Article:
VMware today announced it had joined OPEN-O, one of the multiple open source MANO projects, as part of its drive to be a major NFV-infrastructure player.
"The basic philosophy is that because we have so many permutations from an NFV infrastructure out there, we want to make sure our NFVi is accessible in a consistent way across all the different initiatives out there," says Gabriele Di Piazza, vice president of solutions, Telco NFV Group at VMware Inc. (NYSE: VMW). As the initiatives play out and come together -- or don't -- VMware wants to ensure services can be deployed on top of its infrastructure.
Di Piazza also pointed to what VMware can contribute to any open source group.
"There is such a depth in what we have been doing in terms of cloud, virtualization and cloud management that we actually think we can bring to the table a lot of that experience," he says. "With 15 years under our belt, I think there is a depth of knowledge and technology where we can definitely help in guiding, advising and building components in a way that is consistently good."
That becomes more important as VMware looms as an alternative to different approaches using OpenStack . Network functions virtualization (NFV) was considered a market in which OpenStack would expand its influence as a public cloud infrastructure, given that many NFVi vendors were committed to using OpenStack. As multiple issues persist around interoperability, version control and performance, however, OpenStack is becoming less of a sure thing -- and that's something VMware wants to exploit. (See NIA Tests Reveal OpenStack Version Challenges, NIA Report: The State of NFV Interop and The NFVi Stumbling Block.)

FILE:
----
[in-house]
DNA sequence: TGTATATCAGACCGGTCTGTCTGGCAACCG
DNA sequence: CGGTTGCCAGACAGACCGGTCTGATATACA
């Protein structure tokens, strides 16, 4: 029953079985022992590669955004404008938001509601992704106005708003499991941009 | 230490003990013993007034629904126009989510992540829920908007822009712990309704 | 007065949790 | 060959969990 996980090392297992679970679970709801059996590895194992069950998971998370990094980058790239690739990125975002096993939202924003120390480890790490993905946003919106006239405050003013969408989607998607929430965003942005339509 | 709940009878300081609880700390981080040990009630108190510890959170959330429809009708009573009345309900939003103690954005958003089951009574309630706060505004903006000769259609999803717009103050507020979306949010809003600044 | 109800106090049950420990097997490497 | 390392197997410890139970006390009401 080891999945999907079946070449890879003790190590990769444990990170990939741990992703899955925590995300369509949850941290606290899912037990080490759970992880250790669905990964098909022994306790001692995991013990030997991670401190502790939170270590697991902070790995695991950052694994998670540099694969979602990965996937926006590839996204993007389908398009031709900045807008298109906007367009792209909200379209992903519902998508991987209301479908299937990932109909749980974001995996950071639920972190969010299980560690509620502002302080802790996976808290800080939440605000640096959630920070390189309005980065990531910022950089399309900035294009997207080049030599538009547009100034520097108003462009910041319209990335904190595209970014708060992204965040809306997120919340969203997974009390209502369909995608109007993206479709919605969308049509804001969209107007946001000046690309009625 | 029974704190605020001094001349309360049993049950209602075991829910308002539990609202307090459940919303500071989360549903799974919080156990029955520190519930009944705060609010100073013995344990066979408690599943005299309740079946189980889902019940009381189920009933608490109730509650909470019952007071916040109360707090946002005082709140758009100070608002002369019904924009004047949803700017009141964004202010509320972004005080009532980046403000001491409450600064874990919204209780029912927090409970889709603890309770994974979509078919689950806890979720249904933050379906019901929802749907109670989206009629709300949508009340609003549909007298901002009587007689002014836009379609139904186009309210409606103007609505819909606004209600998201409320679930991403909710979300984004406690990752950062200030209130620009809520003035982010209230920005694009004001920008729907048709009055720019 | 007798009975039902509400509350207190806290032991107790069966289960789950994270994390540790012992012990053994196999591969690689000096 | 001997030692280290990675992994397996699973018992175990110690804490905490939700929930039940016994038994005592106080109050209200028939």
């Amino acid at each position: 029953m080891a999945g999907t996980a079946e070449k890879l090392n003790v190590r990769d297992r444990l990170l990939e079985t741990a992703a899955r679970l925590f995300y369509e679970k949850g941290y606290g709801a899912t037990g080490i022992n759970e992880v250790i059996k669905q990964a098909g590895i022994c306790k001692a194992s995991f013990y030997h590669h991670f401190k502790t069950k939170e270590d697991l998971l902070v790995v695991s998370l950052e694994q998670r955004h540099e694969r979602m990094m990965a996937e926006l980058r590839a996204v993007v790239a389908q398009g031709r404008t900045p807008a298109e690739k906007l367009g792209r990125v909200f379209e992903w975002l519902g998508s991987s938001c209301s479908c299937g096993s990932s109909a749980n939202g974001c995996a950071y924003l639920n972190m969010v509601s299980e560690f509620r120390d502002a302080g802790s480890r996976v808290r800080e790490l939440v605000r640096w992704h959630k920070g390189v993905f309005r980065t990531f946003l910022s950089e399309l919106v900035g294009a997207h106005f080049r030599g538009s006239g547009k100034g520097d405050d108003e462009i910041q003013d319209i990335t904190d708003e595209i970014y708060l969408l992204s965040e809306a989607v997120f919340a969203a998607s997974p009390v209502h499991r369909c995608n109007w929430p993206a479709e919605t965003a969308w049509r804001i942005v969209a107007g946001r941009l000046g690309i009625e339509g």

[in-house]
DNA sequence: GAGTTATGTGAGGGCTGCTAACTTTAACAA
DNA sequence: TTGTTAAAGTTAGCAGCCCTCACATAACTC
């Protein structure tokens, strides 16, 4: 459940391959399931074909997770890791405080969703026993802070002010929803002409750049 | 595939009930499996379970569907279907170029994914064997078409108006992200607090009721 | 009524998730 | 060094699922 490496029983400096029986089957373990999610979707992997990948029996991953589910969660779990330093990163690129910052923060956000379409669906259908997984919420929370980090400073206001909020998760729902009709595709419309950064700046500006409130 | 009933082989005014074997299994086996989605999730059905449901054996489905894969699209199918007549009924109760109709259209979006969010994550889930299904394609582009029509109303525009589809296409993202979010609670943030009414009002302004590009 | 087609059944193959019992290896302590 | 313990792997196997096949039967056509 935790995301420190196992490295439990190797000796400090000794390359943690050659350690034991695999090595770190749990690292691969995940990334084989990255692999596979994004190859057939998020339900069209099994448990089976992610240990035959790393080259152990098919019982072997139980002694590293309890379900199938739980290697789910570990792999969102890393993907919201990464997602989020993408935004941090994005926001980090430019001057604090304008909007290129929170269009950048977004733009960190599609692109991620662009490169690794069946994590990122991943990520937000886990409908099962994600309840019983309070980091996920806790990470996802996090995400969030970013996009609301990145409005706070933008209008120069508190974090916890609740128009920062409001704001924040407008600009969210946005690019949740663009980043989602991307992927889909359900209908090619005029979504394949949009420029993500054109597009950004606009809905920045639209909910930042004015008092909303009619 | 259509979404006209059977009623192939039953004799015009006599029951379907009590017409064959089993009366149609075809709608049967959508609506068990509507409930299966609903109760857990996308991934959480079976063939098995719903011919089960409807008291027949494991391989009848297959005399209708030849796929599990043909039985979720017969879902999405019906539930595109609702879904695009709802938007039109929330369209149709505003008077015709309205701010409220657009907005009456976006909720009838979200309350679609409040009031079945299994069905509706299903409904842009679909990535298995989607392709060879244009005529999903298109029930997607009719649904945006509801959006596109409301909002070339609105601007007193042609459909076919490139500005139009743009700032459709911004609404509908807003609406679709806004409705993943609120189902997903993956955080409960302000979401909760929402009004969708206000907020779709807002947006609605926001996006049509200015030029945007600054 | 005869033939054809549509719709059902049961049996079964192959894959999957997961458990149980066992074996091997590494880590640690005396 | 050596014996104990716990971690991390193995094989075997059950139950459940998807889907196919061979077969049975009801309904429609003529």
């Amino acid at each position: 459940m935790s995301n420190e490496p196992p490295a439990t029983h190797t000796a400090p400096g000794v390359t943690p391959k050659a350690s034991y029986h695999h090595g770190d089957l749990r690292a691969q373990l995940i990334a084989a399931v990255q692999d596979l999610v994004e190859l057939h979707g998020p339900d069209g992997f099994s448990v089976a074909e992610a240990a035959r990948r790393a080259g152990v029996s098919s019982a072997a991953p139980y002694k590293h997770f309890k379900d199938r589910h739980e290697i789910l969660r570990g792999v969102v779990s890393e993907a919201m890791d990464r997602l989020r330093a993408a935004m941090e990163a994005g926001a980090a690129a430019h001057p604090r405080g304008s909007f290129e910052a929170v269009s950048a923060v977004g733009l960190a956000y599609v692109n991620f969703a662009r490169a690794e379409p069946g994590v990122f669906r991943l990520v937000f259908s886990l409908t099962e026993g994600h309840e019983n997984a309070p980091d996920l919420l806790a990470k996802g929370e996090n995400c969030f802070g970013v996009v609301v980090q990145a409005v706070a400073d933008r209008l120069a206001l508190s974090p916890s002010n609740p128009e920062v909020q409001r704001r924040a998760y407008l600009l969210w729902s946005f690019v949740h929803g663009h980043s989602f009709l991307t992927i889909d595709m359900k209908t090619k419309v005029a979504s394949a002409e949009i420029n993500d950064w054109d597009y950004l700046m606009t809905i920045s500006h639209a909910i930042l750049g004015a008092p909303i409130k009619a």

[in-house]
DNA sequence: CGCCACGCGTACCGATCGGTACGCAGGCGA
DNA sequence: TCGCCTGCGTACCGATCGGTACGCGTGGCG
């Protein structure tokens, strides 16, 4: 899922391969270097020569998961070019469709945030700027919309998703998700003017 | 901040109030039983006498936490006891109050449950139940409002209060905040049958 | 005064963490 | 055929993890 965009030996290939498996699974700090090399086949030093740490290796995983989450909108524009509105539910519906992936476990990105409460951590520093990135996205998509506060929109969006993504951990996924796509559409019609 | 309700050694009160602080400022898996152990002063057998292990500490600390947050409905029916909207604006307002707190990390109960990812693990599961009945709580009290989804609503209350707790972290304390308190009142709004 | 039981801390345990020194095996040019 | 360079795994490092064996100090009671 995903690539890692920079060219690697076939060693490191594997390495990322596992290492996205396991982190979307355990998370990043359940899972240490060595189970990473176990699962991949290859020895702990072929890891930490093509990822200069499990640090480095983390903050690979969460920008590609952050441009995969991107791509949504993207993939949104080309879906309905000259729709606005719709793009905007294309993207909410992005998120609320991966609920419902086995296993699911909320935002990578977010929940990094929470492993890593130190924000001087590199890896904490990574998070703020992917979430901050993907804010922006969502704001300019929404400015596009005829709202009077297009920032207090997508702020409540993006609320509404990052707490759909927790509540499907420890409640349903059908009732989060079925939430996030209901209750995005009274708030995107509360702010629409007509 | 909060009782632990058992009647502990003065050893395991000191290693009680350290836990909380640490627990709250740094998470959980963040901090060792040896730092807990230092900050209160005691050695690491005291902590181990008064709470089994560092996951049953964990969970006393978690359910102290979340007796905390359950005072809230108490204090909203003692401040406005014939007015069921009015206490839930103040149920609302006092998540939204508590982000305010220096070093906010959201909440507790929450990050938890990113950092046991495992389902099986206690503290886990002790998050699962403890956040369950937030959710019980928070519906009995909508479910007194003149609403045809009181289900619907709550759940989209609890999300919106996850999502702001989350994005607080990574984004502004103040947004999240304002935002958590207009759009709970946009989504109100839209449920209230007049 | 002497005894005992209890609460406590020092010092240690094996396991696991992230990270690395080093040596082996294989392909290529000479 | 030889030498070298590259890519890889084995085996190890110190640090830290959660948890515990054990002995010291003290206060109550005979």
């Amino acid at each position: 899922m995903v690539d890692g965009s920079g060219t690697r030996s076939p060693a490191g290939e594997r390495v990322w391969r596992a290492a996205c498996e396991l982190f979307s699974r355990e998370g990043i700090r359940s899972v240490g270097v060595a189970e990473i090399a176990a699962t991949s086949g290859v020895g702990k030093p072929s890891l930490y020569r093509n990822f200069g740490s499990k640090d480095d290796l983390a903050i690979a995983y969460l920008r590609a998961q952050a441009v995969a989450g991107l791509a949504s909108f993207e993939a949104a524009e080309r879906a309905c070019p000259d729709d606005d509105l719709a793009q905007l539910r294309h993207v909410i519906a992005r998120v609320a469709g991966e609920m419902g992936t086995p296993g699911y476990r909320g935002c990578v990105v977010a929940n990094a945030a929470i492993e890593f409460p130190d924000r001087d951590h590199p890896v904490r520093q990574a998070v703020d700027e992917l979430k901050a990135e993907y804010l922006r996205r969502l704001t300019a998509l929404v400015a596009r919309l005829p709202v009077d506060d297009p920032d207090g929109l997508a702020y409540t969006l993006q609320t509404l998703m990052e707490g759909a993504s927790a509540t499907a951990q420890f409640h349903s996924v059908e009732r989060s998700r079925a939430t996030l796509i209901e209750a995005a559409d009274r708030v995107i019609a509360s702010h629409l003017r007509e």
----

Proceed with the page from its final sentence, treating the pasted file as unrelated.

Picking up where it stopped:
Di Piazza claims VMware is gaining ground with carriers as NFV moves from proofs-of-concept to deployments and a more reliable, predictable NFVi is required. "We have been saying for the last couple of years at least, the fact that what we take to market is a proven reliable scalable infrastructure," he says. "The Holy Grail of OpenStack providing a single transparent environment where you certify once and deploy everywhere is not the reality, We see it every week -- the need to re-test, revalidate with every version."
Di Piazza also sees confusion in the industry, as people "mix up the compute aspect such as KVM with the API aspect of OpenStack." VMware has its own version of OpenStack -- VMware Integrated OpenStack or VIO -- which integrates OpenStack APIs on an underlying VMware infrastructure to "provide a simple reliable way of deploying OpenStack and [addressing] some of the problems we see such as reliability, the variety of a number of configurations, complexity in deployment, management, supportability of OpenStack, cost of resources, and operational visibility."
Working with multiple open source MANO groups furthers that mission by letting VMware help operators with orchestration challenges as well and interoperability issues, he says.
— Carol Wilson, Editor-at-Large, Light Reading
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